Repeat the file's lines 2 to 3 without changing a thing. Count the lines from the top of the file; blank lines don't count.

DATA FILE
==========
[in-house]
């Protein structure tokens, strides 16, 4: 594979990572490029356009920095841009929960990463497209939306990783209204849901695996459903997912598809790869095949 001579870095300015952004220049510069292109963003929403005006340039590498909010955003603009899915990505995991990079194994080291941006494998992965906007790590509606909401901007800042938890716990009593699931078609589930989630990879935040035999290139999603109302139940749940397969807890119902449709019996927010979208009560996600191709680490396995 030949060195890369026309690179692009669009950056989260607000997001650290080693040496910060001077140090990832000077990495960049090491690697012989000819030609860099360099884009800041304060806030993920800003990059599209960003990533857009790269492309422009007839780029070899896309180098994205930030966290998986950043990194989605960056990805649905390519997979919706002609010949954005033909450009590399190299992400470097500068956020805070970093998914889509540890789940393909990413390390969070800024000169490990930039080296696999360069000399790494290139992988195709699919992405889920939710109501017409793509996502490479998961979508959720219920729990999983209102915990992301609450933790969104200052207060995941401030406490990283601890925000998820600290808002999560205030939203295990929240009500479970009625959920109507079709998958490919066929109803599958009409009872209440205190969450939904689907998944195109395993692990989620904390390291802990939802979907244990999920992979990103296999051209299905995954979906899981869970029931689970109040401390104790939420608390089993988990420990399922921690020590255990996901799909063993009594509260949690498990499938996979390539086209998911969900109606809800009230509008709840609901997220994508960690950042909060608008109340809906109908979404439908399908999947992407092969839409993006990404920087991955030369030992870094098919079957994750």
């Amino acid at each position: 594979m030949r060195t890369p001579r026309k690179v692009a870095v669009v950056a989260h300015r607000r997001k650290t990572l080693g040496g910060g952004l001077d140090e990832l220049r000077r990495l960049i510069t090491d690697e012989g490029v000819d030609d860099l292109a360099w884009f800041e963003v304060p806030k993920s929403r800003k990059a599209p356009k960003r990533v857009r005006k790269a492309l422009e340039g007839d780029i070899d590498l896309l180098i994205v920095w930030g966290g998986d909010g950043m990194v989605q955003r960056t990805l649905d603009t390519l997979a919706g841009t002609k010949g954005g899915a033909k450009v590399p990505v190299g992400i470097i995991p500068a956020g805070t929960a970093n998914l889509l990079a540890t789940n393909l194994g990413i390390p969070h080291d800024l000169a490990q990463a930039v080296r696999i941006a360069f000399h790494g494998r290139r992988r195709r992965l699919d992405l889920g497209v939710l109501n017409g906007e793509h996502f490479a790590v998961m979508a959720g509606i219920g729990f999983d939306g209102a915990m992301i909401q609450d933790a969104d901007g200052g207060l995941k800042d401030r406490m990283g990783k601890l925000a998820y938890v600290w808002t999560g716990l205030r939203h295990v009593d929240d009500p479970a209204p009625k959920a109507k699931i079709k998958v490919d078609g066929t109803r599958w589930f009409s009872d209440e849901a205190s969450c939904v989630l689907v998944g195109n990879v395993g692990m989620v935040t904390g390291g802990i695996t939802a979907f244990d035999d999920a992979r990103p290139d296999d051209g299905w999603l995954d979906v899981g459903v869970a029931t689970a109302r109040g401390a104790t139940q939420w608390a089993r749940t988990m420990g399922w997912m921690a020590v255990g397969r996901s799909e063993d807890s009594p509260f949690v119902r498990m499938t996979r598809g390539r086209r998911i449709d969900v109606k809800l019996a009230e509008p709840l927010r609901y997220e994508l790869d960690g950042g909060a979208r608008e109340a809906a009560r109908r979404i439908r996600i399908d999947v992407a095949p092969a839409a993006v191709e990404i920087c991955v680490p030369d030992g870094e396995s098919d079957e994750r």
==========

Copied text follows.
């Protein structure tokens, strides 16, 4: 594979990572490029356009920095841009929960990463497209939306990783209204849901695996459903997912598809790869095949 001579870095300015952004220049510069292109963003929403005006340039590498909010955003603009899915990505995991990079194994080291941006494998992965906007790590509606909401901007800042938890716990009593699931078609589930989630990879935040035999290139999603109302139940749940397969807890119902449709019996927010979208009560996600191709680490396995 030949060195890369026309690179692009669009950056989260607000997001650290080693040496910060001077140090990832000077990495960049090491690697012989000819030609860099360099884009800041304060806030993920800003990059599209960003990533857009790269492309422009007839780029070899896309180098994205930030966290998986950043990194989605960056990805649905390519997979919706002609010949954005033909450009590399190299992400470097500068956020805070970093998914889509540890789940393909990413390390969070800024000169490990930039080296696999360069000399790494290139992988195709699919992405889920939710109501017409793509996502490479998961979508959720219920729990999983209102915990992301609450933790969104200052207060995941401030406490990283601890925000998820600290808002999560205030939203295990929240009500479970009625959920109507079709998958490919066929109803599958009409009872209440205190969450939904689907998944195109395993692990989620904390390291802990939802979907244990999920992979990103296999051209299905995954979906899981869970029931689970109040401390104790939420608390089993988990420990399922921690020590255990996901799909063993009594509260949690498990499938996979390539086209998911969900109606809800009230509008709840609901997220994508960690950042909060608008109340809906109908979404439908399908999947992407092969839409993006990404920087991955030369030992870094098919079957994750």
């Amino acid at each position: 594979m030949r060195t890369p001579r026309k690179v692009a870095v669009v950056a989260h300015r607000r997001k650290t990572l080693g040496g910060g952004l001077d140090e990832l220049r000077r990495l960049i510069t090491d690697e012989g490029v000819d030609d860099l292109a360099w884009f800041e963003v304060p806030k993920s929403r800003k990059a599209p356009k960003r990533v857009r005006k790269a492309l422009e340039g007839d780029i070899d590498l896309l180098i994205v920095w930030g966290g998986d909010g950043m990194v989605q955003r960056t990805l649905d603009t390519l997979a919706g841009t002609k010949g954005g899915a033909k450009v590399p990505v190299g992400i470097i995991p500068a956020g805070t929960a970093n998914l889509l990079a540890t789940n393909l194994g990413i390390p969070h080291d800024l000169a490990q990463a930039v080296r696999i941006a360069f000399h790494g494998r290139r992988r195709r992965l699919d992405l889920g497209v939710l109501n017409g906007e793509h996502f490479a790590v998961m979508a959720g509606i219920g729990f999983d939306g209102a915990m992301i909401q609450d933790a969104d901007g200052g207060l995941k800042d401030r406490m990283g990783k601890l925000a998820y938890v600290w808002t999560g716990l205030r939203h295990v009593d929240d009500p479970a209204p009625k959920a109507k699931i079709k998958v490919d078609g066929t109803r599958w589930f009409s009872d209440e849901a205190s969450c939904v989630l689907v998944g195109n990879v395993g692990m989620v935040t904390g390291g802990i695996t939802a979907f244990d035999d999920a992979r990103p290139d296999d051209g299905w999603l995954d979906v899981g459903v869970a029931t689970a109302r109040g401390a104790t139940q939420w608390a089993r749940t988990m420990g399922w997912m921690a020590v255990g397969r996901s799909e063993d807890s009594p509260f949690v119902r498990m499938t996979r598809g390539r086209r998911i449709d969900v109606k809800l019996a009230e509008p709840l927010r609901y997220e994508l790869d960690g950042g909060a979208r608008e109340a809906a009560r109908r979404i439908r996600i399908d999947v992407a095949p092969a839409a993006v191709e990404i920087c991955v680490p030369d030992g870094e396995s098919d079957e994750r």